An understanding of nature
by Mary Margaret. Posted on July 1, 2012, Sunday
LAST week’s article on Robert WC Shelford led me on a search for his influential book, ‘A Naturalist in Borneo’, which was first published in 1916 and most recently in 1999 by Natural History Publications in Kota Kinabalu.
This book, one of Shelford’s many legacies, laid some of the groundwork that led to the development of the understanding of the complexities of the natural world. His friend and mentor, Edward B Poulton, actually completed the book as Shelford passed away from tuberculosis at the young age of 39.
Poulton, in addition to editing and painstakingly adding the professional touches, included some biographical information about the author, who as a sickly child in Singapore developed an interest in natural history.
Shelford’s passion for all that composes the natural world – in particular animals – are at the very core of this ground-breaking book. In the first chapter on mammals, Shelford delights readers with accounts of his personal encounters and those of his peers with the exotic apes and monkeys of Sarawak. He starts with the majestic, now endangered, orangutans working his way through the orders.
Detailed descriptions are prevalent through fluid writing. His description of the Bornean lemur – including habitat, feeding habitats and skeletal descriptions – are in depth. In addition, he pulls from personal accounts to draw in readers. Descriptions and accounts lead us through chapters on birds, snakes and other reptiles, which include crocodiles, turtles and tortoises.
The next chapters focus on the insect world starting with despised cockroaches. The readers, us, are gently reminded that cockroaches, sometimes called black beetles, are ecologically important and most species are not found in our kitchens. He delves into the mysteries of praying mantises and other stick insects, all of which are members of the Dictyoptera family. The clear and precise observations enable readers to fully appreciate this group. The following chapters deal with beetles and ants and plants. He sets out a hypothesis on evolution and the benefits of the relationship between plants and ants, including shelter and nutrition.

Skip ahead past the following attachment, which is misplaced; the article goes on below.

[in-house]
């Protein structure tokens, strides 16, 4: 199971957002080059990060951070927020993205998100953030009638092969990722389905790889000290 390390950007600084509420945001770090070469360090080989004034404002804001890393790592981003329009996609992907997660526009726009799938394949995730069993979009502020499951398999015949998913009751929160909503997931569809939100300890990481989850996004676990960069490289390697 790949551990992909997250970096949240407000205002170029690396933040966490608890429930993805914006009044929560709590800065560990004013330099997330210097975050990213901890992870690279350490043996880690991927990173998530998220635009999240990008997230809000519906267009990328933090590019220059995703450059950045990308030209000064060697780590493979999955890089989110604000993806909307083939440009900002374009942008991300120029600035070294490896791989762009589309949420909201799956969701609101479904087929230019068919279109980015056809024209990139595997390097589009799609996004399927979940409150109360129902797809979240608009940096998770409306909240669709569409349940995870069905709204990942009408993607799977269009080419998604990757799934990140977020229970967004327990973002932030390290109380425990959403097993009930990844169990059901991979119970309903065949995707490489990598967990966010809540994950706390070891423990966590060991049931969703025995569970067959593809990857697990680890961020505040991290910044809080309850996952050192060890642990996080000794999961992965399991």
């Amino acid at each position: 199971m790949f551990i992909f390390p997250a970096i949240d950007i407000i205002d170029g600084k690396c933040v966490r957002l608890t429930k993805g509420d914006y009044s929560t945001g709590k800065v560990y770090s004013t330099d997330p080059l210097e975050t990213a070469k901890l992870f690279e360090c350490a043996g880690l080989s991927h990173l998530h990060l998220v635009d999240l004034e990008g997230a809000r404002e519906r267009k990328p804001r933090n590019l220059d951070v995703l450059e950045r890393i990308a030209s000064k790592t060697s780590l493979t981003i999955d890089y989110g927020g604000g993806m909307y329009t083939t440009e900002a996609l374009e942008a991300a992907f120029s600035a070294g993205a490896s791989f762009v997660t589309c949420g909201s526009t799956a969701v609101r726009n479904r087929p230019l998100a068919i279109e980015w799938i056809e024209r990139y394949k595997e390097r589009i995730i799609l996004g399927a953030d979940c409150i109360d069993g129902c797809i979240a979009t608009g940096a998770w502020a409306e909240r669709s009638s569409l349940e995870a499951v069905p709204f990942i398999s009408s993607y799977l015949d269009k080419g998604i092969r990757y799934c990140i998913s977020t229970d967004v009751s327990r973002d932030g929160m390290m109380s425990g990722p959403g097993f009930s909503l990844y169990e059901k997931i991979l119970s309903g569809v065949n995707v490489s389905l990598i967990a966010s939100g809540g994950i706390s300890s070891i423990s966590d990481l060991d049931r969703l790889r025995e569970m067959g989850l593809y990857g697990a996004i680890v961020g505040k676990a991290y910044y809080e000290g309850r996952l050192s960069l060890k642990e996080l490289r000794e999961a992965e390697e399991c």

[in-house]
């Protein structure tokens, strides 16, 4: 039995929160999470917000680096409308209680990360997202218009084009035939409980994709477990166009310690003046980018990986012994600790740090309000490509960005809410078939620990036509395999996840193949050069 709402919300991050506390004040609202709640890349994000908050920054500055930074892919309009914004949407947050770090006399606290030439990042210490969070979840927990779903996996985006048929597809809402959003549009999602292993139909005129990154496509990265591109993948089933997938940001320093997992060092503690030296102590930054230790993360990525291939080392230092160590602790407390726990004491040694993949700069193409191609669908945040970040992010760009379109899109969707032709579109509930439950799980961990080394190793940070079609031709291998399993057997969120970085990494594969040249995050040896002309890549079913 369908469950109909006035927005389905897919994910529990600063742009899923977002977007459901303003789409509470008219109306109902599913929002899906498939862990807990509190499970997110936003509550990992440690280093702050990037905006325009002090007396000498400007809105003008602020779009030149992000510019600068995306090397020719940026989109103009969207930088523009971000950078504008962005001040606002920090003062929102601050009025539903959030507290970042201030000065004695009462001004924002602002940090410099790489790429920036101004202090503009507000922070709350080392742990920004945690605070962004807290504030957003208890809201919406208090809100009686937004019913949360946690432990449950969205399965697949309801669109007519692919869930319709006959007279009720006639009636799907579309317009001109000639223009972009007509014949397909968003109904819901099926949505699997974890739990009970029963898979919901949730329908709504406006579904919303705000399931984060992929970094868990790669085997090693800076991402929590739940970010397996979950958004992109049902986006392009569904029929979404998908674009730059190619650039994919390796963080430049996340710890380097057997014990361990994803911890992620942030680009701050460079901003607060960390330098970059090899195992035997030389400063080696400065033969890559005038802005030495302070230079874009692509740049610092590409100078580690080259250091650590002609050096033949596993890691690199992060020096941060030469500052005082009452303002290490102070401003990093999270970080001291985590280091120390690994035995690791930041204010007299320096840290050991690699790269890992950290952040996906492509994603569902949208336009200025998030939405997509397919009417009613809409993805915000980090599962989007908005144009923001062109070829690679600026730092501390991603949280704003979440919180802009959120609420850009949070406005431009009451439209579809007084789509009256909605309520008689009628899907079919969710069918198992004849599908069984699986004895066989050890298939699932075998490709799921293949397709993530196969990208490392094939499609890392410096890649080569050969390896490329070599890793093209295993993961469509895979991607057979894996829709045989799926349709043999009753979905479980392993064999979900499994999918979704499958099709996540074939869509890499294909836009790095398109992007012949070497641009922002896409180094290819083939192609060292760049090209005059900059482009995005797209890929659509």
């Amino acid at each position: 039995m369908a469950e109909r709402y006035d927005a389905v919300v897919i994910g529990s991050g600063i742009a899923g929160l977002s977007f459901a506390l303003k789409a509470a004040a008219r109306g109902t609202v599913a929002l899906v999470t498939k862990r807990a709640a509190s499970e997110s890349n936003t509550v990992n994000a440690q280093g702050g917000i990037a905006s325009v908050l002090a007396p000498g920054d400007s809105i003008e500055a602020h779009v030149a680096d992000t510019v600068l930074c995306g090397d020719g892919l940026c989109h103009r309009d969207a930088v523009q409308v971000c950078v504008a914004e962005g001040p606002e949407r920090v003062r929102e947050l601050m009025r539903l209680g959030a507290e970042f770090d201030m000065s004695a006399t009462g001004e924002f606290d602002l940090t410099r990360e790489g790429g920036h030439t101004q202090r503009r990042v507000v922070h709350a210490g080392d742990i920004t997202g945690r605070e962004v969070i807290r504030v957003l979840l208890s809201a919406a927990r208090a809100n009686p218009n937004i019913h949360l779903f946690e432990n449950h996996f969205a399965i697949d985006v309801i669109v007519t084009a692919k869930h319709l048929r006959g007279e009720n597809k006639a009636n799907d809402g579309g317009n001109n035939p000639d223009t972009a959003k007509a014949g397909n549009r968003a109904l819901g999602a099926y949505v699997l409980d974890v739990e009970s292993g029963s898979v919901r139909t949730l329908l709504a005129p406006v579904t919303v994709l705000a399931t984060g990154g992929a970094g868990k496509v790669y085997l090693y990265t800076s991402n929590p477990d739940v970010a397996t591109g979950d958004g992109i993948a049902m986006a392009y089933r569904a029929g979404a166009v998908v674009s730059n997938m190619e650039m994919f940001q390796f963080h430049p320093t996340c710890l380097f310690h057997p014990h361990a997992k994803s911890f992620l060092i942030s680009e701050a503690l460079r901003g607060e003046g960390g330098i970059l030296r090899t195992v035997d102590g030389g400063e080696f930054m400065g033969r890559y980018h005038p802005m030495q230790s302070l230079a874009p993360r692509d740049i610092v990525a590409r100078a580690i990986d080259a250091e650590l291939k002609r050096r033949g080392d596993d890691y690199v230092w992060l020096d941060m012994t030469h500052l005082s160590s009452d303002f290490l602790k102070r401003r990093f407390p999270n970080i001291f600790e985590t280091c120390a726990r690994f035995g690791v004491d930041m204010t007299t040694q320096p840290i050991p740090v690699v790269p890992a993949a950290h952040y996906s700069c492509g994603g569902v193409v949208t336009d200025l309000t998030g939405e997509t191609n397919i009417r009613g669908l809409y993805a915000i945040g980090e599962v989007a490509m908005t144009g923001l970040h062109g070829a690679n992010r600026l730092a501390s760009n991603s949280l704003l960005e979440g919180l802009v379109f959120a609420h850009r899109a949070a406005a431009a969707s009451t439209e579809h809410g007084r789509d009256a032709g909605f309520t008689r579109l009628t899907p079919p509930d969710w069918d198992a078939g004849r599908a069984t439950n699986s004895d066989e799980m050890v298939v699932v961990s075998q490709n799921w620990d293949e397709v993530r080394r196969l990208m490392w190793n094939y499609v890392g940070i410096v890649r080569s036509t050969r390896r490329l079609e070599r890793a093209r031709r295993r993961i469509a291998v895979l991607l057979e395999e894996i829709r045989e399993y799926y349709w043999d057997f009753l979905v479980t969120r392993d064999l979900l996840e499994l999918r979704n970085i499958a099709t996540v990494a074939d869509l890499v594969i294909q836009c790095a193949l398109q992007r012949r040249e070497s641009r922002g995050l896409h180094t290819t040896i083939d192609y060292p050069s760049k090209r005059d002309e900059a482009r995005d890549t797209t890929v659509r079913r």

Observation within the insect world was central to Shelford’s study on mimicry with an entire chapter devoted to animals, mostly insects, which attempt to escape from predators by pretending to be something else that is dangerous and poisonous. This tactic scares away predators, which may remember the bad taste. Shelford discusses this phenomenon across a range of species before next inviting us to join the journeys he made.
Despite health issues during the seven years he spent as curator of the Sarawak Museum, Shelford made several expeditions to what are now nearby places, but at the turn of the 20th century involved arduous journeys by boat and walking. Now we get into our cars and arrive at Santubong Mountain, or the Penrissen Highlands or Matang Mountain in less than an hour.
During these trips, he spent extensive periods collecting specimens with the assistance of helpers from the surrounding villages. It would be fascinating to hear the stories that must have sprung up around him and the reactions to those who lent a hand.
This book is written in the style of an earlier time with longish sentences containing huge amounts of information. In addition, beyond chapter titles there are no other headings within. As readers of 21st century reference books, we are probably conditioned to having eye-catching titles so that we only need to read the sections of direct interest. Instead we need to read and scan the text to locate sections of interest.
The value of the book, which is available in bookshops in Kuching, despite a writing style that reaches back to an earlier time, remains. Shelford’s ‘A Naturalist in Borneo’ is a starting point for understanding the natural world and when we read current reference books, I am sure we can see a touch of Shelford.